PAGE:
The Vice President's Grant for Student Research in Diversity (SRD)
SRD: 2002-2003 Awards
The Committee for Community and Diversity is pleased to announce the recipients of The President's Grant for Student Research in Diversity.
The awards provide support for outstanding student research projects related to diversity in research, teaching, learning, or community building. Diversity in the context of this award program is broadly defined and includes the exploration of multiple perspectives involving, for example, culture(s), language(s), gender, sexual orientation, race-ethnicity, disabilities.
The process was extremely competitive, as there were more than double the proposals submitted from the previous year. The Grant Review Committee was uniformly impressed with the high-quality, innovativeness, important questions and relevant topics of the proposals submitted. Spanning a broad spectrum of diversity, the proposals truly attest to the varied and meaningful scholarship on the part of TC students. Special thanks to Professors Celia Genishi and John Broughton for serving as the faculty advisors in the selection process.
Ultimately, two were selected as grant recipients with a $3,000 award: Hui Soo Chae and John David Connor. Three were selected for honorable mention awards of $1,000: Kryssi Staikidis, Sarah A. Strauss and Terri S. Wilson.
Hui Soo Chae
Faculty Sponsor: Michelle G. Knight
Using Critical Asian Theory to Deconstruct Master Narratives of Korean American Students in Secondary School and Empower Korean American Youth toward Social Action/Justice
The research project examines the social and education experiences of five Korean American, working-class/poor, secondary school students. The youth perspectives will provide new ways of interpreting and understanding the relationships between Korean American students' multiple identities, their various social worlds, and their educational experiences. Simultaneously, these narratives will enable educators to rethink dominant assumptions about Asian American youth and start addressing the educational needs of working-class/poor Korean American students. Finally, in-depth studies of working-class/poor Korean American students' lives will provide additional understandings of how students at the "margins" resist the debilitating effects of schooling on their identities and school achievement.
John David Connor
Faculty Sponsor: Kim Reid
Labeled "Learning Disabled": Life In and Out of School for Black and/or Latino(a) Working Class Urban Youth
The study's purpose is to learn how working class Black and Latino(a) urban youth labeled as having learning dis/Abilities (LD) describe the ways they come to understand their positionality in the discourse of LD through their lived experience. By viewing LD as a social construction that often results in restrictive implications for Black and /or Latino(a) urban working-class students (compared to, for example, White, middle-class, suburban students), the researcher seeks to highlight the complexities of life at the intersections. By unearthing and foregrounding traditionally subjugated voices that are noticeably absent in professional literature, this study will contribute to a greater understanding of the phenomena of living with the label LD, particularly for urban Black and/or Latino(a) working class youth.
Faculty Sponsor: Graeme Sullivan
Looking Toward Tzutuhil Ways of Knowing - Painting, Pedagogy and Mentorship:
A Collaboration Between Artists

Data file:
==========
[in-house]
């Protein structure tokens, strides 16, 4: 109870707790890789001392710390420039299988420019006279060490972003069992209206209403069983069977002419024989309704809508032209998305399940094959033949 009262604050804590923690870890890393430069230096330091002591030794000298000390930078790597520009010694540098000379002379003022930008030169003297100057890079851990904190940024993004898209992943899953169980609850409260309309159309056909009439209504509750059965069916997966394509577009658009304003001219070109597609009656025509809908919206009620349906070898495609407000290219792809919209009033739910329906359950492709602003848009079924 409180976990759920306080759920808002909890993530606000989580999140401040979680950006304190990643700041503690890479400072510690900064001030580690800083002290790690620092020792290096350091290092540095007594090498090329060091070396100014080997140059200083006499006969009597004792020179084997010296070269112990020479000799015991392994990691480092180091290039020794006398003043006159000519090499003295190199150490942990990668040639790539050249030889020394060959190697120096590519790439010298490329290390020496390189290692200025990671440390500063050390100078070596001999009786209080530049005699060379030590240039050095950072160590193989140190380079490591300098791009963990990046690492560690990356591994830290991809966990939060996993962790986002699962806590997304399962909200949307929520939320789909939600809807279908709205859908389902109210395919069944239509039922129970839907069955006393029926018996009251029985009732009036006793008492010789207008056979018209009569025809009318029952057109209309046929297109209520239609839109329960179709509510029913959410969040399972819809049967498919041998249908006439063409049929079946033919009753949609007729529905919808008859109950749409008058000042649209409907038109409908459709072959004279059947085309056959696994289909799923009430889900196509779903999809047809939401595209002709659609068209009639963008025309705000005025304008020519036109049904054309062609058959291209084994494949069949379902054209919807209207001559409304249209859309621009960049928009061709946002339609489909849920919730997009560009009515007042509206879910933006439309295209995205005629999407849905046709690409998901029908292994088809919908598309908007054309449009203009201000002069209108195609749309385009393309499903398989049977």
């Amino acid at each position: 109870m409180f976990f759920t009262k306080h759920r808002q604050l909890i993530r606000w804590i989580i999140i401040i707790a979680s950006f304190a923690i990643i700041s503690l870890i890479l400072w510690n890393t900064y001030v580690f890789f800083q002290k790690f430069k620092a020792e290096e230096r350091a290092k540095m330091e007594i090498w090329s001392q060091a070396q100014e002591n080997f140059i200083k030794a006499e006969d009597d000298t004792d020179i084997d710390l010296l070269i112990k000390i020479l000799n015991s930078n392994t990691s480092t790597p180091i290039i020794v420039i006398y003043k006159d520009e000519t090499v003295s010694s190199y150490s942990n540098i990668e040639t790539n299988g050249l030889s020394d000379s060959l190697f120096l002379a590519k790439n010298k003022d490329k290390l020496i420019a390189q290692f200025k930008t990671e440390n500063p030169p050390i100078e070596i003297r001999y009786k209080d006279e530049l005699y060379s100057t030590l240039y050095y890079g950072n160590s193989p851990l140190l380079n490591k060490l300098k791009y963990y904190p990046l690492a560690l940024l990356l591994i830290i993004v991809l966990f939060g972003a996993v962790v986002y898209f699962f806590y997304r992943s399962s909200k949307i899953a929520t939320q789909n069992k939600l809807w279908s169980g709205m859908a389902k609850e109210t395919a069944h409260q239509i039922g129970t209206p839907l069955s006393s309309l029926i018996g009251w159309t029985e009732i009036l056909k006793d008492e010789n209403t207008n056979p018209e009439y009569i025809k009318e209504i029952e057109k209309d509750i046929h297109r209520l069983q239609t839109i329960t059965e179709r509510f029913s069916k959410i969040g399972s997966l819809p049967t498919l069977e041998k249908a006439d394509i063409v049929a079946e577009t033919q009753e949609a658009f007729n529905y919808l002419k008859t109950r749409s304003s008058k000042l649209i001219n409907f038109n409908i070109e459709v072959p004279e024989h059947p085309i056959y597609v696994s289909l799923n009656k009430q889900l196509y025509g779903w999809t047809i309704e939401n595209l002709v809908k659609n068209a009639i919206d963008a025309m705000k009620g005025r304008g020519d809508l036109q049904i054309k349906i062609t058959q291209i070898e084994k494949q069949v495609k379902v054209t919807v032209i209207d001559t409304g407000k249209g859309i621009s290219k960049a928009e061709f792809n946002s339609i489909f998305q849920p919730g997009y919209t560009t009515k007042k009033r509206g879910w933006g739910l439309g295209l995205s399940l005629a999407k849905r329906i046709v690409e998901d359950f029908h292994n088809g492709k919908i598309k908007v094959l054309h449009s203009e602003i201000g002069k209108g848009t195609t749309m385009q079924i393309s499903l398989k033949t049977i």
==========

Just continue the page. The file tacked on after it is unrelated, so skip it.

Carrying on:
This ethnographic participant-observation study will describe and discuss the perspective of a North-American painter regarding the influence of a mentorship learning experience with two Tzutuhil Mayan painters. It will also examine the methods of artistic studio practice and pedagogy among Tzutuhil painters whose work takes place in a non-formal learning context in which artwork is made in the home and surrounding community.
Sarah A. Strauss
Faculty Sponsor: Aaron Pallas
Same-Sex Sexual Attraction, Suicidality, and the School Environment:
Extending Hirschi's Theory of Social Control
The researcher hypothesizes that GLB youth suicidality is related to the environments in which they live. Specifically, the researcher proposes that GLB youth suicidality can be understood by using a model utilized to explain delinquency. The dominant theories of delinquency are, however, incomplete. By analyzing data from the 1994-1996 National Longitudinal Study of Adolescent Health through the lens of an expanded conception of social control theory (Hirschi, 1969) that includes the social context, this study seeks to explore the process that results in high rates of GLB youth suicidal thoughts and suicide attempts. The results of this research will have implications for educators' efforts to address the needs of GLB youth in American high schools and will seek to improve its ability to explain delinquent behavior in our society.
Terri S. Wilson
Faculty Sponsor: David Hansen
The Jane Addams School for Democracy:
A Case Study of How Teachers and Immigrant Parents Conceptualize their Work to Build School-Community Partnerships
This research project investigates a particular school-community partnership between the Jane Addams School for Democracy, a grassroots popular education initiative involving immigrant families, and the public schools within its surrounding community. In particular, the researcher examines how teachers and parents employ a family of concepts (school, community, teacher, learner, involvement) to meet similar and collaborative aims. This study investigates the language used by parents and teachers to describe shared community-building work, the ways this language differs (and doesn't) across groups and cultures, and how both groups assign different meanings to the same concepts.
CCD Grant Review Committe
Professor John Broughton
Professor Celia Genishi
Janice S. Robinson
Michael T. Spratt